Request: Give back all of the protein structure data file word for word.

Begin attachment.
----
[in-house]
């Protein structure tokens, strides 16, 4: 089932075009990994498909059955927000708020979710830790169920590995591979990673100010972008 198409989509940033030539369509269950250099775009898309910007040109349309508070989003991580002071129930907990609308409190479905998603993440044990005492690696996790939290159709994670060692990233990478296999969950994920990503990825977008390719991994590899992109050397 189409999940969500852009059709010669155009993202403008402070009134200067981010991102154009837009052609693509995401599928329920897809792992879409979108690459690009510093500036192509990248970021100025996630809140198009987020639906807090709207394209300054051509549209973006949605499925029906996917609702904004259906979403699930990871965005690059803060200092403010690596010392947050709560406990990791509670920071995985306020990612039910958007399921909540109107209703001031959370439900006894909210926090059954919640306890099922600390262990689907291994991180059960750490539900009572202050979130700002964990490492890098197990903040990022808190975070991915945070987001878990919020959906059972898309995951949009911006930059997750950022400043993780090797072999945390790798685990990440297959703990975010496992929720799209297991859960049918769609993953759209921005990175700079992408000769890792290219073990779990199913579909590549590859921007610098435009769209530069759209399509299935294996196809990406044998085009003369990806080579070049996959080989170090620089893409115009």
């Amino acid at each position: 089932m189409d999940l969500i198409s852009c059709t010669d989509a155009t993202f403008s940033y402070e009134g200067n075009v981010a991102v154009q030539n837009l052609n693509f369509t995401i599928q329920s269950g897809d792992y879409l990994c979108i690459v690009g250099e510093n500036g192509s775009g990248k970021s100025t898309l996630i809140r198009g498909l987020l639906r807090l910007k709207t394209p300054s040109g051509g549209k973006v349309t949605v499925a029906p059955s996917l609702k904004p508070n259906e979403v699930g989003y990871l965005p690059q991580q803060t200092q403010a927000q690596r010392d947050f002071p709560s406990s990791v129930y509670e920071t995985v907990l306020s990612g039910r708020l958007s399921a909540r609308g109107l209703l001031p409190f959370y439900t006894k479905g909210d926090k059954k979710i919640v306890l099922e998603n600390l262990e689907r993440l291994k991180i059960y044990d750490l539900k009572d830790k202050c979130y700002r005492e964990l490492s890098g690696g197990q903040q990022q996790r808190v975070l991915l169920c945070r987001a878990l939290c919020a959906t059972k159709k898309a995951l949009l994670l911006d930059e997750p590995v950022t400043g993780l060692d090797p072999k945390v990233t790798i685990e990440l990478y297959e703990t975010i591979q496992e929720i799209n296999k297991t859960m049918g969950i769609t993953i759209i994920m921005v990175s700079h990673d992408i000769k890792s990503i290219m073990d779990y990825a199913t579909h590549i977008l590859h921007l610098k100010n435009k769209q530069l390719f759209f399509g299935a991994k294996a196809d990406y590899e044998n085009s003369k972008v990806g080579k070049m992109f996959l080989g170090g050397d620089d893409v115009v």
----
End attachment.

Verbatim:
[in-house]
């Protein structure tokens, strides 16, 4: 089932075009990994498909059955927000708020979710830790169920590995591979990673100010972008 198409989509940033030539369509269950250099775009898309910007040109349309508070989003991580002071129930907990609308409190479905998603993440044990005492690696996790939290159709994670060692990233990478296999969950994920990503990825977008390719991994590899992109050397 189409999940969500852009059709010669155009993202403008402070009134200067981010991102154009837009052609693509995401599928329920897809792992879409979108690459690009510093500036192509990248970021100025996630809140198009987020639906807090709207394209300054051509549209973006949605499925029906996917609702904004259906979403699930990871965005690059803060200092403010690596010392947050709560406990990791509670920071995985306020990612039910958007399921909540109107209703001031959370439900006894909210926090059954919640306890099922600390262990689907291994991180059960750490539900009572202050979130700002964990490492890098197990903040990022808190975070991915945070987001878990919020959906059972898309995951949009911006930059997750950022400043993780090797072999945390790798685990990440297959703990975010496992929720799209297991859960049918769609993953759209921005990175700079992408000769890792290219073990779990199913579909590549590859921007610098435009769209530069759209399509299935294996196809990406044998085009003369990806080579070049996959080989170090620089893409115009």
């Amino acid at each position: 089932m189409d999940l969500i198409s852009c059709t010669d989509a155009t993202f403008s940033y402070e009134g200067n075009v981010a991102v154009q030539n837009l052609n693509f369509t995401i599928q329920s269950g897809d792992y879409l990994c979108i690459v690009g250099e510093n500036g192509s775009g990248k970021s100025t898309l996630i809140r198009g498909l987020l639906r807090l910007k709207t394209p300054s040109g051509g549209k973006v349309t949605v499925a029906p059955s996917l609702k904004p508070n259906e979403v699930g989003y990871l965005p690059q991580q803060t200092q403010a927000q690596r010392d947050f002071p709560s406990s990791v129930y509670e920071t995985v907990l306020s990612g039910r708020l958007s399921a909540r609308g109107l209703l001031p409190f959370y439900t006894k479905g909210d926090k059954k979710i919640v306890l099922e998603n600390l262990e689907r993440l291994k991180i059960y044990d750490l539900k009572d830790k202050c979130y700002r005492e964990l490492s890098g690696g197990q903040q990022q996790r808190v975070l991915l169920c945070r987001a878990l939290c919020a959906t059972k159709k898309a995951l949009l994670l911006d930059e997750p590995v950022t400043g993780l060692d090797p072999k945390v990233t790798i685990e990440l990478y297959e703990t975010i591979q496992e929720i799209n296999k297991t859960m049918g969950i769609t993953i759209i994920m921005v990175s700079h990673d992408i000769k890792s990503i290219m073990d779990y990825a199913t579909h590549i977008l590859h921007l610098k100010n435009k769209q530069l390719f759209f399509g299935a991994k294996a196809d990406y590899e044998n085009s003369k972008v990806g080579k070049m992109f996959l080989g170090g050397d620089d893409v115009v």